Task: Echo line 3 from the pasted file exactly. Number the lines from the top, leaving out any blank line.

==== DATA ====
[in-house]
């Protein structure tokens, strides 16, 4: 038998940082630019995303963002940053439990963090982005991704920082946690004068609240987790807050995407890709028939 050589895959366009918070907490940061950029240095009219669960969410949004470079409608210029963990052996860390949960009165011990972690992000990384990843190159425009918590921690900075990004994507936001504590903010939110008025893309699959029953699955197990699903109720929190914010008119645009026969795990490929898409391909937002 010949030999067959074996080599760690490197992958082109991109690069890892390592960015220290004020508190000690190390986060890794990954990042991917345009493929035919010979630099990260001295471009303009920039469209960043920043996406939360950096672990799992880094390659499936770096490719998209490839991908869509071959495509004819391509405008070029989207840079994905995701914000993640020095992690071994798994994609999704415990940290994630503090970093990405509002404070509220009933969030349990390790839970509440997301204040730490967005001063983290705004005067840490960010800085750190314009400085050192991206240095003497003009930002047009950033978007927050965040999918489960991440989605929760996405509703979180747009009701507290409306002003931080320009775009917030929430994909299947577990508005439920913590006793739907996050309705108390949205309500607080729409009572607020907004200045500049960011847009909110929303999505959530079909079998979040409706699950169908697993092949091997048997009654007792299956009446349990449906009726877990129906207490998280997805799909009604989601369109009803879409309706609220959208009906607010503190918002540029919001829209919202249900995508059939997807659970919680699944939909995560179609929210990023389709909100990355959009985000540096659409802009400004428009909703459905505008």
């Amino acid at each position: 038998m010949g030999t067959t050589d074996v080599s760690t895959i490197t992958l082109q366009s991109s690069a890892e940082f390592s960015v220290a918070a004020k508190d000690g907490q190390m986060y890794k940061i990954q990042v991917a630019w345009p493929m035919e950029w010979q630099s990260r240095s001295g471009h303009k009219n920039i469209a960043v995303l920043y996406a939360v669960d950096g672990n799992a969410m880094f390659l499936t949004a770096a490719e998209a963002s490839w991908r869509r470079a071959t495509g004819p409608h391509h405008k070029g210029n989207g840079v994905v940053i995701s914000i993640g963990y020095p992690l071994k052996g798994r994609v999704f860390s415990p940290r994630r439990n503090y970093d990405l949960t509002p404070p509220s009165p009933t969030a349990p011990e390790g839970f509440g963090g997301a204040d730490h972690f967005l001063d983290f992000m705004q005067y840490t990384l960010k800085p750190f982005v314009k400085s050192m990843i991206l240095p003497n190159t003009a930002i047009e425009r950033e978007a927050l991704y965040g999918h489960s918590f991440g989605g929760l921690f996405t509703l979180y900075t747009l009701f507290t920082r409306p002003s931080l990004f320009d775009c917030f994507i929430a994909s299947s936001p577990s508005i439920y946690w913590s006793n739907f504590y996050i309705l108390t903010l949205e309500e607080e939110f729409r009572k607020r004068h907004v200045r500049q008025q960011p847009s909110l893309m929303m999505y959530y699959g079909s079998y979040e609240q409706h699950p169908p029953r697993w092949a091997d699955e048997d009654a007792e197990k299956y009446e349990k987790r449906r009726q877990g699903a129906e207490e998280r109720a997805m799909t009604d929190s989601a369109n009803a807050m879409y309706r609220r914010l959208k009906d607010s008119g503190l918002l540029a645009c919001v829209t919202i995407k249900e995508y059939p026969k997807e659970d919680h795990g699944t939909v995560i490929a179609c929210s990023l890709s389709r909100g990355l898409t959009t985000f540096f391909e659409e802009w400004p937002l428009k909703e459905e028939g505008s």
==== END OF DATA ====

């Amino acid at each position: 038998m010949g030999t067959t050589d074996v080599s760690t895959i490197t992958l082109q366009s991109s690069a890892e940082f390592s960015v220290a918070a004020k508190d000690g907490q190390m986060y890794k940061i990954q990042v991917a630019w345009p493929m035919e950029w010979q630099s990260r240095s001295g471009h303009k009219n920039i469209a960043v995303l920043y996406a939360v669960d950096g672990n799992a969410m880094f390659l499936t949004a770096a490719e998209a963002s490839w991908r869509r470079a071959t495509g004819p409608h391509h405008k070029g210029n989207g840079v994905v940053i995701s914000i993640g963990y020095p992690l071994k052996g798994r994609v999704f860390s415990p940290r994630r439990n503090y970093d990405l949960t509002p404070p509220s009165p009933t969030a349990p011990e390790g839970f509440g963090g997301a204040d730490h972690f967005l001063d983290f992000m705004q005067y840490t990384l960010k800085p750190f982005v314009k400085s050192m990843i991206l240095p003497n190159t003009a930002i047009e425009r950033e978007a927050l991704y965040g999918h489960s918590f991440g989605g929760l921690f996405t509703l979180y900075t747009l009701f507290t920082r409306p002003s931080l990004f320009d775009c917030f994507i929430a994909s299947s936001p577990s508005i439920y946690w913590s006793n739907f504590y996050i309705l108390t903010l949205e309500e607080e939110f729409r009572k607020r004068h907004v200045r500049q008025q960011p847009s909110l893309m929303m999505y959530y699959g079909s079998y979040e609240q409706h699950p169908p029953r697993w092949a091997d699955e048997d009654a007792e197990k299956y009446e349990k987790r449906r009726q877990g699903a129906e207490e998280r109720a997805m799909t009604d929190s989601a369109n009803a807050m879409y309706r609220r914010l959208k009906d607010s008119g503190l918002l540029a645009c919001v829209t919202i995407k249900e995508y059939p026969k997807e659970d919680h795990g699944t939909v995560i490929a179609c929210s990023l890709s389709r909100g990355l898409t959009t985000f540096f391909e659409e802009w400004p937002l428009k909703e459905e028939g505008s």